Very Low or High Weights Increase Risk of Early Death

February 10, 2006

Madeline Vann
Phone: 504-247-1425

Chinese adults who are either underweight or obese increase their risk of early death, say Tulane University epidemiologists in an article published this week in the Journal of the American Medical Association.

"The relationship between weight and health outcomes has primarily been studied in Western populations," says lead author and principal investigator Jiang He. "Our results show that a universal standard of healthy weights that puts body mass index between 23 and 27 can and should be applied to all racial and ethnic groups."

Obesity is a growing concern in developing nations as related chronic diseases, such as diabetes and heart disease, are also on the rise. The researchers analyzed data from 154,736 adults over the age of 40 years living in mainland China. The data had been collected over a ten year period, once in 1991 and again in 1999-2000.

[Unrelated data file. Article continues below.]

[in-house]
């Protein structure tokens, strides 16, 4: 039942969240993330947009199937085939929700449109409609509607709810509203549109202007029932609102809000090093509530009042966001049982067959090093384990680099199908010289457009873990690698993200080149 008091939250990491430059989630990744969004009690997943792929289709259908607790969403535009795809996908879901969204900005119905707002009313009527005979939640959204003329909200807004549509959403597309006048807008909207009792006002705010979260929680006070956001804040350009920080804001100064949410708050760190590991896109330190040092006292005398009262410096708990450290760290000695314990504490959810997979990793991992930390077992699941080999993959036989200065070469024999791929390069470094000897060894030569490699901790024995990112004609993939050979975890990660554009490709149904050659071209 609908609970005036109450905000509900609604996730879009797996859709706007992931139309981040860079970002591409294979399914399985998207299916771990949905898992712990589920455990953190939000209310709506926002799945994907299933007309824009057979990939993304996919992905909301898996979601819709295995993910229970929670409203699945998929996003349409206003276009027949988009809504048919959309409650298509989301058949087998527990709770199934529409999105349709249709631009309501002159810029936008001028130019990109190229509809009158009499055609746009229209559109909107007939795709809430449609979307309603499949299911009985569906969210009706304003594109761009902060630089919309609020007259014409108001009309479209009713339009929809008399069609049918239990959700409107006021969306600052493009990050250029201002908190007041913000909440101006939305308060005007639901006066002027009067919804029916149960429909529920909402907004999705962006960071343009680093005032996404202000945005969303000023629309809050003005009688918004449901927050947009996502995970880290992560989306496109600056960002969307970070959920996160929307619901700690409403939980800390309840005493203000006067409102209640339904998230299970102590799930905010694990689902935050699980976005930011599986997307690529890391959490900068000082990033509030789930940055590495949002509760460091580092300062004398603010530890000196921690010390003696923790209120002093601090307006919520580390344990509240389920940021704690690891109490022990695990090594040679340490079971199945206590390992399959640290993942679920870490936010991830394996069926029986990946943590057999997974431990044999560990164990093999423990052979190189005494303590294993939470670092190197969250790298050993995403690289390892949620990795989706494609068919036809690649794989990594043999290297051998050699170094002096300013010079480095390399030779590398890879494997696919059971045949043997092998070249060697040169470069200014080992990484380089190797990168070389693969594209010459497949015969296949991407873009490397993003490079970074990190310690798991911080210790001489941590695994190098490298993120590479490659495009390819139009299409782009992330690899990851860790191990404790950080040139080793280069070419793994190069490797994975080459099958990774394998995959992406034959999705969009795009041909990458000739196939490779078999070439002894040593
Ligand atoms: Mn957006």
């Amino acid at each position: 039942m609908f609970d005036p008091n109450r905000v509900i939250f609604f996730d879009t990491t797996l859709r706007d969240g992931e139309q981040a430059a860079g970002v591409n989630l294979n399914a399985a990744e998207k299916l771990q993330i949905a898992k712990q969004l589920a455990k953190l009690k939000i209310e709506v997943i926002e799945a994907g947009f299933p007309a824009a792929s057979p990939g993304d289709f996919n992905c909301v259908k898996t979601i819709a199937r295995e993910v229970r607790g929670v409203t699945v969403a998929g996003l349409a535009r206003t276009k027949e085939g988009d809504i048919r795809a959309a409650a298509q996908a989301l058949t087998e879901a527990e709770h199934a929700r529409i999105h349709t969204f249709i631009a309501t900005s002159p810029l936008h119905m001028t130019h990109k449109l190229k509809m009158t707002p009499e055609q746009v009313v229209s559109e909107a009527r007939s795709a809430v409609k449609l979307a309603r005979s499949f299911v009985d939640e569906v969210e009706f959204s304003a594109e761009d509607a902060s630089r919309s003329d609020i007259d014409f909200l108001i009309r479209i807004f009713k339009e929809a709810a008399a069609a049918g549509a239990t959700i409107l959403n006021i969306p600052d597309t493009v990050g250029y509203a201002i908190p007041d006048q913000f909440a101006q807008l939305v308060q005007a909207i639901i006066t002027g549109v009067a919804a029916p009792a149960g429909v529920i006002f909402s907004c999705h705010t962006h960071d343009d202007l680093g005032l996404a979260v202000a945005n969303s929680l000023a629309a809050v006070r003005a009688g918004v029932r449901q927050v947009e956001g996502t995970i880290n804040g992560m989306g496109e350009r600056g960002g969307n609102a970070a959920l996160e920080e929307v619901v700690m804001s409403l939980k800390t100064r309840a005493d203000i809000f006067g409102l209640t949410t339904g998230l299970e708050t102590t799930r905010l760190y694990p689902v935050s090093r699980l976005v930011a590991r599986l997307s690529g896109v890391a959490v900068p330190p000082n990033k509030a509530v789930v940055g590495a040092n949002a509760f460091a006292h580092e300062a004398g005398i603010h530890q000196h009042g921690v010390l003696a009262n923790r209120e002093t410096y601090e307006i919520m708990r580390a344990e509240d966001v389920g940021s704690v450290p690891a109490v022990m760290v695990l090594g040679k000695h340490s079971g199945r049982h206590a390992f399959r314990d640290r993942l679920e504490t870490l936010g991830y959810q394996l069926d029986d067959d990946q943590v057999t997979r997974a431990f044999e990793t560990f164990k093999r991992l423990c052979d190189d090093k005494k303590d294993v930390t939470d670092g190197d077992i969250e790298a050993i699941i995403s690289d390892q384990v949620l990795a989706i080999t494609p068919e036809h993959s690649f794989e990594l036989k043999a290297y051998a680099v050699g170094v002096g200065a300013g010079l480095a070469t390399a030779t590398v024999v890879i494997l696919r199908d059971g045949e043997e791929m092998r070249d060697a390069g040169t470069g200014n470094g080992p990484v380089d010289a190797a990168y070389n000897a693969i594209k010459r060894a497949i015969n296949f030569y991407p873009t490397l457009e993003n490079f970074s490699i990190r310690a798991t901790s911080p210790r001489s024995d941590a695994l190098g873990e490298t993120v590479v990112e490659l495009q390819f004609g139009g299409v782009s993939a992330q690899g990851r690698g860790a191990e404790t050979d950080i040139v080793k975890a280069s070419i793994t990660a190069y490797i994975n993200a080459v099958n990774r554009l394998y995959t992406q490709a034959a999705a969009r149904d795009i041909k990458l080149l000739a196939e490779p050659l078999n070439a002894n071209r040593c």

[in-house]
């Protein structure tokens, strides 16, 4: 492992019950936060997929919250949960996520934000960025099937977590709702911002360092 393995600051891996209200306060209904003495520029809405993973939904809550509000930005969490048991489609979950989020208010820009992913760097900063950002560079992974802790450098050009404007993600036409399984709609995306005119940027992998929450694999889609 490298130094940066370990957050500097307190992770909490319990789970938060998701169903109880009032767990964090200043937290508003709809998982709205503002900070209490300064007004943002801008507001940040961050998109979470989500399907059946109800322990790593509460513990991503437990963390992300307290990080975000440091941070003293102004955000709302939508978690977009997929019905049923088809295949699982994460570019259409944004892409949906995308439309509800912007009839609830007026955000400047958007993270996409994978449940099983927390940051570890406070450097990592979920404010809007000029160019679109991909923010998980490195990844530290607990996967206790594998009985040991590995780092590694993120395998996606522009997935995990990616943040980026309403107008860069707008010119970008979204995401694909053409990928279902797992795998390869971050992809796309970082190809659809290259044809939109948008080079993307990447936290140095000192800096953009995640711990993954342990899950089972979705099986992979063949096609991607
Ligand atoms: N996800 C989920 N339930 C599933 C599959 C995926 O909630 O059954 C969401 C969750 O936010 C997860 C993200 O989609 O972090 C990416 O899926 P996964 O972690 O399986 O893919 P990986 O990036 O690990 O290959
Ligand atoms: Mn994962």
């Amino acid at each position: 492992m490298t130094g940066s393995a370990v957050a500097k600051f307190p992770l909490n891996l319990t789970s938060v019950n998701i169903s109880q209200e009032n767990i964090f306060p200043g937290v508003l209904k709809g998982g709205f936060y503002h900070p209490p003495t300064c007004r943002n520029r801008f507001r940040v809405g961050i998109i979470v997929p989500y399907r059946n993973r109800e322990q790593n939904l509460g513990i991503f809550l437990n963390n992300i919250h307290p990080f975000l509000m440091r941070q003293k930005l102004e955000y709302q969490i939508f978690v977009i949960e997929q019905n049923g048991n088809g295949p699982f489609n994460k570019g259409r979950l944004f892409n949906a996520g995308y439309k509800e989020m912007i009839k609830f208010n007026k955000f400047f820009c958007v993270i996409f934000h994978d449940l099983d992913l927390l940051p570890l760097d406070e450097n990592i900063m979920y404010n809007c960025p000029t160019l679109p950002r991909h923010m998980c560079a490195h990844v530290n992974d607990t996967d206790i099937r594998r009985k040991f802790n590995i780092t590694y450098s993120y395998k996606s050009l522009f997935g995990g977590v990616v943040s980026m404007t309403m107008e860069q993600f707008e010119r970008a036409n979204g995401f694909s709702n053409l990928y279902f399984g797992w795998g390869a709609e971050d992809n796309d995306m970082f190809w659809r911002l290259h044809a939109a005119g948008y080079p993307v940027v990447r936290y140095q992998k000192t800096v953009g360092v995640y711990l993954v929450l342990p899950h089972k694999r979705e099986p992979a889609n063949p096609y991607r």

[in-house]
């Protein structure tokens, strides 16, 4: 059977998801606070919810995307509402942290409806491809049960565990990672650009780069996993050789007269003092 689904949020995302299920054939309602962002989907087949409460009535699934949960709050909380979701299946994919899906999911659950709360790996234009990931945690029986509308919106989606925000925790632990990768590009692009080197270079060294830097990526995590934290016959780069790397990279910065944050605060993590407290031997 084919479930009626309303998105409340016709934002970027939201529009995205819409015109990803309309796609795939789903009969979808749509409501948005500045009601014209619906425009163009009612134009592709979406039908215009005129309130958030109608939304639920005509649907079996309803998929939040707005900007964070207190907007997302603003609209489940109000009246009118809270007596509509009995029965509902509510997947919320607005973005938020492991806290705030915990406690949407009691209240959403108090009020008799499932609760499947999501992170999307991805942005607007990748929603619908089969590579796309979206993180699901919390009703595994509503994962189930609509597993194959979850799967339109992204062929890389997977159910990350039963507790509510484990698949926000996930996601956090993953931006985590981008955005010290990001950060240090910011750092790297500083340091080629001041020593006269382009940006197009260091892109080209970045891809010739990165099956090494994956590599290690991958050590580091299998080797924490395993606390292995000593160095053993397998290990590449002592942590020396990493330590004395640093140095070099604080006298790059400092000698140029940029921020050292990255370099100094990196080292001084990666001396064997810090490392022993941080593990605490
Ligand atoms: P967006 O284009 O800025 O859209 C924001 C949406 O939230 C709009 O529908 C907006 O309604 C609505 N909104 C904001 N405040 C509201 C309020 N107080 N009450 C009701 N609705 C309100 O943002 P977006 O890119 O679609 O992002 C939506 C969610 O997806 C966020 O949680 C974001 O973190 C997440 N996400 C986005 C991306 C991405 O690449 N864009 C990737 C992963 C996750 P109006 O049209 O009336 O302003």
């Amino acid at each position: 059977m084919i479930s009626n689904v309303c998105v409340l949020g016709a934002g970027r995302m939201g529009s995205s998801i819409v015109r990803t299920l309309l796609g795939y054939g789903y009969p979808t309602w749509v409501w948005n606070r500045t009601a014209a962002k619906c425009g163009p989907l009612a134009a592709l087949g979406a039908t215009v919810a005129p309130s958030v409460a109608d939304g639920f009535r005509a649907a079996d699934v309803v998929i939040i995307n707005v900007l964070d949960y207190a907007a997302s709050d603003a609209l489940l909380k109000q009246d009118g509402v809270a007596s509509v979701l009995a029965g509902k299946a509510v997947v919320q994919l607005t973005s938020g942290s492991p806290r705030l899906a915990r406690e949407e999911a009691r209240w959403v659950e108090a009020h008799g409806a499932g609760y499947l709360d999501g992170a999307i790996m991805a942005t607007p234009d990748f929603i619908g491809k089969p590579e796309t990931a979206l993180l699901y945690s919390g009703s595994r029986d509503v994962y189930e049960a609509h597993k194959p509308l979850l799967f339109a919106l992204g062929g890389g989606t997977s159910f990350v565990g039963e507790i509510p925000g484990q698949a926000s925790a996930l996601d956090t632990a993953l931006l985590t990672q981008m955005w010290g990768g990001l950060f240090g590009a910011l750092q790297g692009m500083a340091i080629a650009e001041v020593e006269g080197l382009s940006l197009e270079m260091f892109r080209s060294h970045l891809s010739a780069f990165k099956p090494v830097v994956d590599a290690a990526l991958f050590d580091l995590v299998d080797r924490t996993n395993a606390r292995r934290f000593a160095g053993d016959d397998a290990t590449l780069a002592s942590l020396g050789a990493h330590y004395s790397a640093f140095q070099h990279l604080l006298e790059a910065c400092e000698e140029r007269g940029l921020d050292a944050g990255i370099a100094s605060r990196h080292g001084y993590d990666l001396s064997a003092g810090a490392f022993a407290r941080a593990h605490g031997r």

Researchers calculated body mass index (BMI) for each participant on a range between 0 and 30 as weight in kilograms divided by the square of height in meters. Men with a BMI between 24 and 24.9 and women with a BMI between 25 and 26.9 were the least likely to die during the study, while those with the highest and lowest BMIs were the most likely to die.

Researchers note that male gender, cigarette smoking and alcohol use were common among leaner participants while heavier study subjects were more likely to be physically inactive and have high blood pressure.

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